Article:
Court: EU was right to block GE’s purchase of Honeywell |

Court: EU was right to block GE’s purchase of Honeywell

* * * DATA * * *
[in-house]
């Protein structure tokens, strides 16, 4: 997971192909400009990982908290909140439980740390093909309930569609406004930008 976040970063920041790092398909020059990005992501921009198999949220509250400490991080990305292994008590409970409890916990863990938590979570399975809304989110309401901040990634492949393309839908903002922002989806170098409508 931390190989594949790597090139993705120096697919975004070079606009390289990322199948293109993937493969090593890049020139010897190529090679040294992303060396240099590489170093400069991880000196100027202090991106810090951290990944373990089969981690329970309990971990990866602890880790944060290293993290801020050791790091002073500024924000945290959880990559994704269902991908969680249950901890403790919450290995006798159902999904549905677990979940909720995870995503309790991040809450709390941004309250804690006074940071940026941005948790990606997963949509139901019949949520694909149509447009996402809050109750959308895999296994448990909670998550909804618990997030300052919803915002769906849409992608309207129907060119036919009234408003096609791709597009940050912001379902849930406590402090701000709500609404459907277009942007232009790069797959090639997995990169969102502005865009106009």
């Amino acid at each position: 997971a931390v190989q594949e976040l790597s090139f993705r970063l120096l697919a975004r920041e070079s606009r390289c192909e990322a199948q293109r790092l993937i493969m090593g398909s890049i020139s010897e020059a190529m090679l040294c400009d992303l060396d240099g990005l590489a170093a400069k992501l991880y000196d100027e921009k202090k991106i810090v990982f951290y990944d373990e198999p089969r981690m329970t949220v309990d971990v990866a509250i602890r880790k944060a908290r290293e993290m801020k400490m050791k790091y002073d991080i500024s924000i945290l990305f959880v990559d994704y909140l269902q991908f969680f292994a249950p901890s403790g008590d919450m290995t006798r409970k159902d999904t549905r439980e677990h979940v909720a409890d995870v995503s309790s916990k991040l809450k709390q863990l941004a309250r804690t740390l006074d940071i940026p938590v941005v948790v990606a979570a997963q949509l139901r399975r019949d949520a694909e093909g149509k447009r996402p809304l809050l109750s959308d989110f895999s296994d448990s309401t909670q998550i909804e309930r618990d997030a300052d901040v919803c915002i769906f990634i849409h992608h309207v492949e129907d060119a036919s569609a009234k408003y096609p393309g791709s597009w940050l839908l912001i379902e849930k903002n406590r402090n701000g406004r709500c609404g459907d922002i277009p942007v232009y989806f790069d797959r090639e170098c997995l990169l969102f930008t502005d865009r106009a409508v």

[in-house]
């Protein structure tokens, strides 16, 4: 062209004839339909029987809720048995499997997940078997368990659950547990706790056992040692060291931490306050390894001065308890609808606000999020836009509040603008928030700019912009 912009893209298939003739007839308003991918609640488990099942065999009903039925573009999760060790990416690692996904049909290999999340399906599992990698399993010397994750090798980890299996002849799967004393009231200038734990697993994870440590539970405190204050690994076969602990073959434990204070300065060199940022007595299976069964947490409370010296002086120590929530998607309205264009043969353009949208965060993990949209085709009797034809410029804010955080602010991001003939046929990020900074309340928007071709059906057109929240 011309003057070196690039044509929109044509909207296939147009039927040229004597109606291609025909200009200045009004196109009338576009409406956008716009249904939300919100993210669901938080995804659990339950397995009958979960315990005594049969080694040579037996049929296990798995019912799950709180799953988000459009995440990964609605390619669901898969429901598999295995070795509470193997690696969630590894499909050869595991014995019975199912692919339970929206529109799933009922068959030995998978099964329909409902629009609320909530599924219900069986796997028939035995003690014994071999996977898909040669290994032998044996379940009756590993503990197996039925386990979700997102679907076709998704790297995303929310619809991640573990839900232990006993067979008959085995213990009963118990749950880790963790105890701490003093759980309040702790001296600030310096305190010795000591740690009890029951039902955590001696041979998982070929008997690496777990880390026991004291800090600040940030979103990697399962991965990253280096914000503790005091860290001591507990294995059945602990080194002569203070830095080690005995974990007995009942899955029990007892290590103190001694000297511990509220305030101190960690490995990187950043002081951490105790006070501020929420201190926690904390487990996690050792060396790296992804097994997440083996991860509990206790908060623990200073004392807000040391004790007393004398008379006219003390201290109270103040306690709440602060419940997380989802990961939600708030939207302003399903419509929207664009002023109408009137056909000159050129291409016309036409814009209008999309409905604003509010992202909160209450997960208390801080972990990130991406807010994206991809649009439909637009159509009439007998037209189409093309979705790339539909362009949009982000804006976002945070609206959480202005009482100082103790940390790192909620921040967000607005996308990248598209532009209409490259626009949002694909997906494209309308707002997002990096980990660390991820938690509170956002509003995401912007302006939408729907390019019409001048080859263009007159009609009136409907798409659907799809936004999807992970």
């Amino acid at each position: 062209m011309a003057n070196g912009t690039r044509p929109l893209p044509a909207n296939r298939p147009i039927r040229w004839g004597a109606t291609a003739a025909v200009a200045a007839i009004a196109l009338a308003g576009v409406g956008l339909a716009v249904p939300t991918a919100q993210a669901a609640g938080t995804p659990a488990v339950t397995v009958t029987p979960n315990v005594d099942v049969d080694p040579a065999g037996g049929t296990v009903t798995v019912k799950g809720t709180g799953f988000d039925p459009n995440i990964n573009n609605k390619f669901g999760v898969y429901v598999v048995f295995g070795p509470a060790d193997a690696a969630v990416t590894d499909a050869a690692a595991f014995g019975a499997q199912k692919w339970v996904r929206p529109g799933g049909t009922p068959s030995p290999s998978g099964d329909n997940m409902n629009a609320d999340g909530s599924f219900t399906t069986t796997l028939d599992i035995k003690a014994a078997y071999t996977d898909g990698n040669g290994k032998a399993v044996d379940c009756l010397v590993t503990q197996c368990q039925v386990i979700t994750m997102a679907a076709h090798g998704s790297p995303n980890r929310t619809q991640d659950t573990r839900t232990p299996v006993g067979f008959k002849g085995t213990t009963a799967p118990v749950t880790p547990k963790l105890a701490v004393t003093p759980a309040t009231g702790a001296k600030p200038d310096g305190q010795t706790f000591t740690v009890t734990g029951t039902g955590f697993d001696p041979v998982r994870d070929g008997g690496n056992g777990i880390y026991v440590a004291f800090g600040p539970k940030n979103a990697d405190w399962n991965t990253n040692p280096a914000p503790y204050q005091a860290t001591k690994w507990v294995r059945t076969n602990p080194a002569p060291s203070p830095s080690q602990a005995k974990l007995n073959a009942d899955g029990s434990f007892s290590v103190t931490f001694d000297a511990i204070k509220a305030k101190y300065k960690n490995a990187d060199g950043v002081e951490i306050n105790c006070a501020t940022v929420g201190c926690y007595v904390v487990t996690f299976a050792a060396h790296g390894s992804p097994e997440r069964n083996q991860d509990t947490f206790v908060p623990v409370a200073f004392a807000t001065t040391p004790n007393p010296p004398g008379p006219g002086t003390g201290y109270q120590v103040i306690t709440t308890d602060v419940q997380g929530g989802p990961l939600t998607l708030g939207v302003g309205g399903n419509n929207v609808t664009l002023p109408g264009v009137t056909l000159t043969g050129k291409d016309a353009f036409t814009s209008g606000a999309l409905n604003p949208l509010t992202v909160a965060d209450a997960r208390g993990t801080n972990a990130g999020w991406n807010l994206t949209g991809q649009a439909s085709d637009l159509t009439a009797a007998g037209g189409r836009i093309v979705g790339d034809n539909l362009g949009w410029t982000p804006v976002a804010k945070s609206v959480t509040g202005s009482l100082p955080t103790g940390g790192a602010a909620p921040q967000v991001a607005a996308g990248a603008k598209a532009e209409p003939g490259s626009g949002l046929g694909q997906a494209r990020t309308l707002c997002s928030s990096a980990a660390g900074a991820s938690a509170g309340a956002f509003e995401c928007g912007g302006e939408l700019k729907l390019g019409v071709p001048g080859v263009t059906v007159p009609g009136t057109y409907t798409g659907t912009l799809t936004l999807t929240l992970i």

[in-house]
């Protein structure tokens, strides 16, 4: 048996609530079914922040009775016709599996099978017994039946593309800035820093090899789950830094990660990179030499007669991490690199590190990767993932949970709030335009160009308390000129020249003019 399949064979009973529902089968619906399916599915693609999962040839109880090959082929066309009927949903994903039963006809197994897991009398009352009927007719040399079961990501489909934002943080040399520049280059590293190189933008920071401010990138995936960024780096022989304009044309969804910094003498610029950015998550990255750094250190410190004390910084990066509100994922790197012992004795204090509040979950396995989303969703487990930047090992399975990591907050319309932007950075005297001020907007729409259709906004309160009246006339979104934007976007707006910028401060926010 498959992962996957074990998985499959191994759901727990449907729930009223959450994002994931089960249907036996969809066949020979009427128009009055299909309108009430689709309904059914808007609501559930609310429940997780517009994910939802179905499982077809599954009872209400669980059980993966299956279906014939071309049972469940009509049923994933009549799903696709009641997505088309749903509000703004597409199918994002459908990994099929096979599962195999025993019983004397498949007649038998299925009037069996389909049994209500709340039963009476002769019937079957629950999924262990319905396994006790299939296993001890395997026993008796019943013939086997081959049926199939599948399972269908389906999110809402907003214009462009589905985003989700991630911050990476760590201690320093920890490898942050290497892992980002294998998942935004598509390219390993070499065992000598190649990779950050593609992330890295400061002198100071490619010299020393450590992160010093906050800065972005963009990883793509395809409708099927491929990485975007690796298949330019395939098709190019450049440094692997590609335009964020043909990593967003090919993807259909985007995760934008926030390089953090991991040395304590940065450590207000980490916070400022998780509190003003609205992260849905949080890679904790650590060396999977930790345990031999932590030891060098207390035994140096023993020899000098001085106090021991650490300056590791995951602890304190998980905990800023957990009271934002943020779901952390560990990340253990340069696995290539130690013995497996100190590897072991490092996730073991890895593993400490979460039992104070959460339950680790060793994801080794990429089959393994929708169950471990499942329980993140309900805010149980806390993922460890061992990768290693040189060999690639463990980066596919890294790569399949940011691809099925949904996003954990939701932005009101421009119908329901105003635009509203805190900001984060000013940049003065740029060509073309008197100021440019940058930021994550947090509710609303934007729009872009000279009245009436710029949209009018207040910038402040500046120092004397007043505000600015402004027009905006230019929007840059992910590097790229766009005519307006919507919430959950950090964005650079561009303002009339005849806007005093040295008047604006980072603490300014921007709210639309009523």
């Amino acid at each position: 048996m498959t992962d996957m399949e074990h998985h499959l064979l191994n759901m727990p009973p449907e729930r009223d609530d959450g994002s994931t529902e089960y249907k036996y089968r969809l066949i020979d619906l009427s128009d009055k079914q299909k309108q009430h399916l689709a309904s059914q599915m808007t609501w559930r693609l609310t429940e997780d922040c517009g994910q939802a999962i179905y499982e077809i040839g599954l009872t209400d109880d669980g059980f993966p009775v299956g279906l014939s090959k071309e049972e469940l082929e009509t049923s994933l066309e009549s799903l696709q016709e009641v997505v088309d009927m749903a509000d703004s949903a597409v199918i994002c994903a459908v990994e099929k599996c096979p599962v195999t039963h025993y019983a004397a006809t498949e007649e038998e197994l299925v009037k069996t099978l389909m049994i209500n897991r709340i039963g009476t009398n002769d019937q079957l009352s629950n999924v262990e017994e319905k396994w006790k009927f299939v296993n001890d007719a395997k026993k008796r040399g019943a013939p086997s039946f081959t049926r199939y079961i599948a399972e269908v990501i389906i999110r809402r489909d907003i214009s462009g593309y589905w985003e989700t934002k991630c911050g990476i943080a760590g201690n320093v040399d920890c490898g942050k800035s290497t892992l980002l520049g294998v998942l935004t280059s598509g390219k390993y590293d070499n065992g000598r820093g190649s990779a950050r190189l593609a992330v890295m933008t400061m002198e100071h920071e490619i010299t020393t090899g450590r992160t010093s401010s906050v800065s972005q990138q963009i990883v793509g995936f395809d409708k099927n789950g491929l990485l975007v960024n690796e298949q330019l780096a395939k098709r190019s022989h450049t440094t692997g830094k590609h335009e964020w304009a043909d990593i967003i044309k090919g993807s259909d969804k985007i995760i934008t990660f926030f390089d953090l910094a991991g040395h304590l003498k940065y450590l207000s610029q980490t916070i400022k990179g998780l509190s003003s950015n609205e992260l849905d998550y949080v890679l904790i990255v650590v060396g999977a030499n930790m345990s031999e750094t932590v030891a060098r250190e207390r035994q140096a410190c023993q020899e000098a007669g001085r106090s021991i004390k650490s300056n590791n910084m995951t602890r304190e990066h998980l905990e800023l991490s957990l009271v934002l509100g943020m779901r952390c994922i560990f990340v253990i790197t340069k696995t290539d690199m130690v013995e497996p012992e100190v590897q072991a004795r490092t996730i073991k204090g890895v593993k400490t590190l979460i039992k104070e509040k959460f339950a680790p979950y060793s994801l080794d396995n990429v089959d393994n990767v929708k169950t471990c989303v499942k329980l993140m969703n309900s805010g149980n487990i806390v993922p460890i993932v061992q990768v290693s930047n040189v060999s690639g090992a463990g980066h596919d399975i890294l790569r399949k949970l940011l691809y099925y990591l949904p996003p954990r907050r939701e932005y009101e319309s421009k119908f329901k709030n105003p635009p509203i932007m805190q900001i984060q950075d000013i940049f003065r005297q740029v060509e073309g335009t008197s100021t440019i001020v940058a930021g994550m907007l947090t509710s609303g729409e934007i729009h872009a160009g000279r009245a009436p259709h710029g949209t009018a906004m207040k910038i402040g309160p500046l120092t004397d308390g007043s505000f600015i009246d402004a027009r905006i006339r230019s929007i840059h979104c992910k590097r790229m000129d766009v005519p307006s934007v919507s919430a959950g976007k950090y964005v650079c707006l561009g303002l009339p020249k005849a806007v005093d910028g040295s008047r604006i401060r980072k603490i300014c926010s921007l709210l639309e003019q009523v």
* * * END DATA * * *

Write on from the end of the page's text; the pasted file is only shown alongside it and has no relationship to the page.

LUXEMBOURG – An EU court ruled Wednesday that the European Commission was right to block General Electric’s proposed purchase of Honeywell in 2001, although it criticized regulators for how they made the decision – keeping the bar high for any future ban.The EU had blocked General Electric’s $46 billion purchase of Honeywell International Inc. after it had been cleared by U.S. regulators.Antitrust lawyers said the decision meant the EU would continue along the more cautious path it has charted in recent years – staying close to the U.S. view that conglomerate deals are rarely an antitrust problem – and use more economic evidence to back up its claims.The Court of First Instance – the EU’s second-highest court – endorsed the Commission’s view that the deal would have given the combined company too much power in the market for jet engines for large regional aircraft, engines for corporate jets and the market for small marine gas turbines. In its ruling, the court confirmed that GE was the dominant player in the jet-engine market and the acquisition of Honeywell would have strengthened that position.The court said the Commission made “manifest errors of assessment” in relying on the theory of conglomerate effects to claim that the purchase would create a company that could squeeze suppliers and control prices. EU judges criticized the theory earlier this year when it said the Commission should not have blocked a merger of packaging giants Tetra and Sidel.EU regulators concluded that the deal would tie dominant positions in avionics and jet engines together with “complementary products” such as GE’s financing arm, and said the deal would force competitors out of the market.Honeywell and GE – who have no plans to resurrect the deal – claimed the 2001 decision was error-ridden and offered insufficient evidence to support charges that they could shut out rivals by bundling related products together. The court backed some of their claims, but came to the same conclusion as the Commission in saying the merger could harm the market.EU spokesman Jonathan Todd said the Commission noted the court’s criticism and was already reviewing its policy on conglomerate effects, taking the Tetra ruling into account.”In such complex transactions, it is crucial for the merging parties to come up with adequate remedies for all the competition concerns,” he said.In July, the Commission cleared Procter & Gamble Co.’s $57 billion takeover of Gillette Co. – which it investigated for conglomerate effects – after P&G promised to sell off its SpinBrush battery-operated toothbrush business that competed directly with Gillette’s Oral B brand.Allen & Overy partner Alistair Lindsay said the EU now faces a higher threshold to block a conglomerate deal, making it easier for such mergers – which are rare – to win antitrust clearance.”If that case (P&G-Gillette) had fallen to be decided at the same time as GE-Honeywell, they probably would have had a lot more hassle then they ended up with,” he said.Lindsay said the court’s decision confirmed the Commission’s recent push for reform.”As it is, I think it keeps them reasonably in line with the U.S. because the U.S. agencies are quite cautious about conglomerate charges,” he said.GE counsel Hendrik Bourgeois said the company did not bring the appeal to overturn the prohibition decision, but to get clarity and guidance on the theory of conglomerate effects.”It seems that the court agrees with our positions … that the Commission was wrong to predict that the transaction would have had a conglomerate effect based on the financial strength of General Electric, the vertical integration that the transaction would have caused and from bundling,” he said.Honeywell said the ruling showed the Commission’s decision was “flawed and incorrect,” and the ruling was important for global companies who planned to make new acquisitions.The EU has taken a far more cautious line on mergers in recent years after the courts overturned three of its decisions to block mergers between travel companies AirTours and First Choice, Tetra and Sidel and electrical equipment makers Schneider and Legrand.Since 2001, it has blocked only one merger – a tie-up between Portugal’s energy and gas suppliers – and now takes more time to explain its concerns to companies, giving them the chance to put forward a solution that eliminates any possibility of antitrust problems.Catharine Arrowood, a partner at the U.S. law firm Parker Poe, said the problems the Commission had tried to address in the airline market still exist, and that GE had since strengthened its position as a maker and a fixer of large jet engines.”Airlines have little choice when it comes to equipping commercial jetliners with engines or avionics – these are oligopolistic markets,” she said. “There is a serious risk that this will hurt airlines eventually.”The ruling was closely watched because it could also influence an appeal expected next year against the Commission’s decision to fine Microsoft Corp. a record 497 million euros ($613 million) in 2004.Both cases involve the application of leveraging, or using strength in one or more markets to muscle into new ones or lock out competitors by packaging related products together.Microsoft was found by the EU to be leveraging its dominant Windows operating system into emerging markets for multimedia and server software.Vail, Colorado

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